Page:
In 1818, Sir Thomas Stamford Raffles, newlywed husband of Sophia, Governor-General of Bencoolen, surveyed the island of Singapore, which was made a British colony early the following year.
12 December, 1818.
Governor-General’s Residence, Bencoolen.
Last night, my love, I took the nameless book
That arrived with our mail on Thursday’s ship
And sat down to read. In that shapely dark
One by one the servants kept their hours,
Leaving the gate unlocked (as you prefer)
As they crept downhill to their inventions.
Nothing moved, but on the forest’s lip
Something glimmered with a sailor’s patience:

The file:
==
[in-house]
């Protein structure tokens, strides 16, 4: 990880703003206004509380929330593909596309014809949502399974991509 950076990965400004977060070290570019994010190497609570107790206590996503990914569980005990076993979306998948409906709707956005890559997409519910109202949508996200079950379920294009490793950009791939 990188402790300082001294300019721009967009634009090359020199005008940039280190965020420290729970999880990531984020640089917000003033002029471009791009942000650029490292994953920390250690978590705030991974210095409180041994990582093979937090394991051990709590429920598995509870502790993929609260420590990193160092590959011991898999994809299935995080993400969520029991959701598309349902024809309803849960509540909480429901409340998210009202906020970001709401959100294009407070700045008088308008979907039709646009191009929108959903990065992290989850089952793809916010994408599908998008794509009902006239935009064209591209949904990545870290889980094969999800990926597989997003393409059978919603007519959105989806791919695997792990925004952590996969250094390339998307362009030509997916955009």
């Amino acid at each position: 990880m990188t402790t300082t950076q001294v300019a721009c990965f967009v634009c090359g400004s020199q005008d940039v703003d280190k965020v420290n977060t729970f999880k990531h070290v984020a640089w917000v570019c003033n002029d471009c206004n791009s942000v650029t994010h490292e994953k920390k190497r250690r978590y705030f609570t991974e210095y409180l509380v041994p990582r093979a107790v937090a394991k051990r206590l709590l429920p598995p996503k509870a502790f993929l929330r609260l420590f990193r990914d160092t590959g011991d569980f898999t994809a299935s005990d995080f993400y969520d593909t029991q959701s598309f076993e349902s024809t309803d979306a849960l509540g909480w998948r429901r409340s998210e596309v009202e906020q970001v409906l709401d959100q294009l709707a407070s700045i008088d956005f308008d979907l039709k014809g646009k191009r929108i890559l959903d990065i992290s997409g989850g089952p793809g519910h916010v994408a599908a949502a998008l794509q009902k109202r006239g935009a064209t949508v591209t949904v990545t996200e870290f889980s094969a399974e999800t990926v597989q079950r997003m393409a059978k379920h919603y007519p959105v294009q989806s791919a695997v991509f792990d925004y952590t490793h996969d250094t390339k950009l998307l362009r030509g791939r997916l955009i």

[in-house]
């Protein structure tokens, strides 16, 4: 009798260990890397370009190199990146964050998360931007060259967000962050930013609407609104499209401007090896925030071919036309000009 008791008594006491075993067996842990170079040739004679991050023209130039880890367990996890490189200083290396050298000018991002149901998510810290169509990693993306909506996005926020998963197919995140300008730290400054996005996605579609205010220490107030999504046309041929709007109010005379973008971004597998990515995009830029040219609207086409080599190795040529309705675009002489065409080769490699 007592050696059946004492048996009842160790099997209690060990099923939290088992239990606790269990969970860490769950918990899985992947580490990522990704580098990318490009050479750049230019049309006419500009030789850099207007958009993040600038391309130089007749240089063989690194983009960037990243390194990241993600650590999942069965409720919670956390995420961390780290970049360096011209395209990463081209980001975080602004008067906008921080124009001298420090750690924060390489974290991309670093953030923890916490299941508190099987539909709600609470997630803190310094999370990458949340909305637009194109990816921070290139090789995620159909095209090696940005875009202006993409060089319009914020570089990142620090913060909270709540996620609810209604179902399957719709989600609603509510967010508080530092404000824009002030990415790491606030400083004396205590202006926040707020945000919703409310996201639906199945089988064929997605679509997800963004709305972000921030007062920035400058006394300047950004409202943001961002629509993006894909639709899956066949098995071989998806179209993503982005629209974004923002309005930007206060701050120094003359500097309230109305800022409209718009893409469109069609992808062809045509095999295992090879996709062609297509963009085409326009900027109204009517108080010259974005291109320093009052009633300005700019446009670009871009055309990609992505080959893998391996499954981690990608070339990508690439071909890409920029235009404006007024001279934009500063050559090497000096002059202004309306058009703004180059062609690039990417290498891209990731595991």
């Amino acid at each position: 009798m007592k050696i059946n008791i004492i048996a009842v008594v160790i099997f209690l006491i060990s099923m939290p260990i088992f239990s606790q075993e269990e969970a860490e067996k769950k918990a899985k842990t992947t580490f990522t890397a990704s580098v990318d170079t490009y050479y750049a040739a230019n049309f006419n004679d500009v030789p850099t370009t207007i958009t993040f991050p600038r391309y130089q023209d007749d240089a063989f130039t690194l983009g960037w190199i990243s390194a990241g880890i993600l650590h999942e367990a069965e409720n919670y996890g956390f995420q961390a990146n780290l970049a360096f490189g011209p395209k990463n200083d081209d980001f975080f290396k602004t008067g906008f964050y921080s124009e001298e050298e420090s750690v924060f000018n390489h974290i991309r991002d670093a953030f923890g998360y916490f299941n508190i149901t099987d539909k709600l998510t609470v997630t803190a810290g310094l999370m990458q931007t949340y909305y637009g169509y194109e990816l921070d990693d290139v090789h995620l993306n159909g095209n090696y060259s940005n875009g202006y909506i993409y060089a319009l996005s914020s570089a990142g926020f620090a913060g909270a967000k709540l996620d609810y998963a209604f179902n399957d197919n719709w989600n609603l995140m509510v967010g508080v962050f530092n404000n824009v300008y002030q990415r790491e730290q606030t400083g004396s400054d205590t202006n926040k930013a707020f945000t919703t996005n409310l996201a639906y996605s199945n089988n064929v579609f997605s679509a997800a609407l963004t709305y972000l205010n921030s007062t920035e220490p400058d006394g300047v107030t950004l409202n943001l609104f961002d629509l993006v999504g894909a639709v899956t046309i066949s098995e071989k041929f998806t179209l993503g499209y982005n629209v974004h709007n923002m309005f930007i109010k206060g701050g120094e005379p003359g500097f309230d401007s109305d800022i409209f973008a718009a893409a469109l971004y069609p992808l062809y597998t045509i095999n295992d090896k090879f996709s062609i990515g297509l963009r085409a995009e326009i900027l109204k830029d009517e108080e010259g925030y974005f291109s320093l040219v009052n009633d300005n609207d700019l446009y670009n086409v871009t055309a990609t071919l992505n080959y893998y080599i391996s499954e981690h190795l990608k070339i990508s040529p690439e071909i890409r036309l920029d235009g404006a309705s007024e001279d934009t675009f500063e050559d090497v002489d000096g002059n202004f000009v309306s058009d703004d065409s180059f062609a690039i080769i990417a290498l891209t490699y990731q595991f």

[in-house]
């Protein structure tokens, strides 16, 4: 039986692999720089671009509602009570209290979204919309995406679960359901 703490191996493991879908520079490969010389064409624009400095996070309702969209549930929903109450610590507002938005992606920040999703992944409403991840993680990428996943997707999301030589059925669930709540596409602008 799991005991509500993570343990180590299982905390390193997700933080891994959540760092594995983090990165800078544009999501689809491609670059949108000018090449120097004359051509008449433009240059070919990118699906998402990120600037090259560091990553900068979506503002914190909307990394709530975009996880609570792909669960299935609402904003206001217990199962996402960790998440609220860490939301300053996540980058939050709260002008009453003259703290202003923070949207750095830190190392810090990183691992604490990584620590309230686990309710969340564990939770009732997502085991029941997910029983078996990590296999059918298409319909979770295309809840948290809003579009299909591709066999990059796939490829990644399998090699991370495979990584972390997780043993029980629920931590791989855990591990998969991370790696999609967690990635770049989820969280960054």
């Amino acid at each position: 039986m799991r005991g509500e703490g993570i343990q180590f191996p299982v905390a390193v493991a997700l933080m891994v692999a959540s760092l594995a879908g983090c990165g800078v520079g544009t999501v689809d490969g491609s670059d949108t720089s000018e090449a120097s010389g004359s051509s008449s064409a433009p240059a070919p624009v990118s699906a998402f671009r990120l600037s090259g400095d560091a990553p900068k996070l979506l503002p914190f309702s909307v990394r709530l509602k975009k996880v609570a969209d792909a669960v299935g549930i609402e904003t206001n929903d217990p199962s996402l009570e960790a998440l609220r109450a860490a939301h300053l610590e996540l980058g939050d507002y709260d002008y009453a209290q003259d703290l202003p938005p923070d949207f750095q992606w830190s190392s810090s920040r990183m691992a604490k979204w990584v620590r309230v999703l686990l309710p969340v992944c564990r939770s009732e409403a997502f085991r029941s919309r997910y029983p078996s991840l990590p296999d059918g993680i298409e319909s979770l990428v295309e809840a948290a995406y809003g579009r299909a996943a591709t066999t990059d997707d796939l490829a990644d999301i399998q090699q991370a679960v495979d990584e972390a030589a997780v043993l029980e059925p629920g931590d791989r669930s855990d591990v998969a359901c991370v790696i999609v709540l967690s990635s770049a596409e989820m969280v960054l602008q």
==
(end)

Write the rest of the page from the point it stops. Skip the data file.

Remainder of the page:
A slip of light, a turning in the shallows,
An unmade sea scuffing the glass surface
With its swallowed things. I thought of you,
The men in their tossing berths, the night’s
Empty heat, and beyond the shoal of islands
A breath of earth, void, then the firmament.
12 December, 1858.
Highwood House, Mill Hill, London.
This remains sharpest in my memory:
The day you went walking into the wind
From a corner of that special island
So spectral now, yet with its harbour, then
The pearl of our possessions. How we made
Our livings there, rejoicing as we found
A world so large, and of our own devising,
That you longed to know it, end to end.
As the light fell short you came back trembling,
Stood bareheaded in the dowsing rain, yelled
For a mirror. Told how even the men
Had fled when they saw you approaching, pale
Arms outstretched in a token of friendship.
I held on to your hands and let you weep.
Image credit: Joseph Constantine Stadler, Fort Marlborough from Old Bencoolen, Sumatra, 1799, Aquatint, Yale Center for British Art, Paul Mellon Collection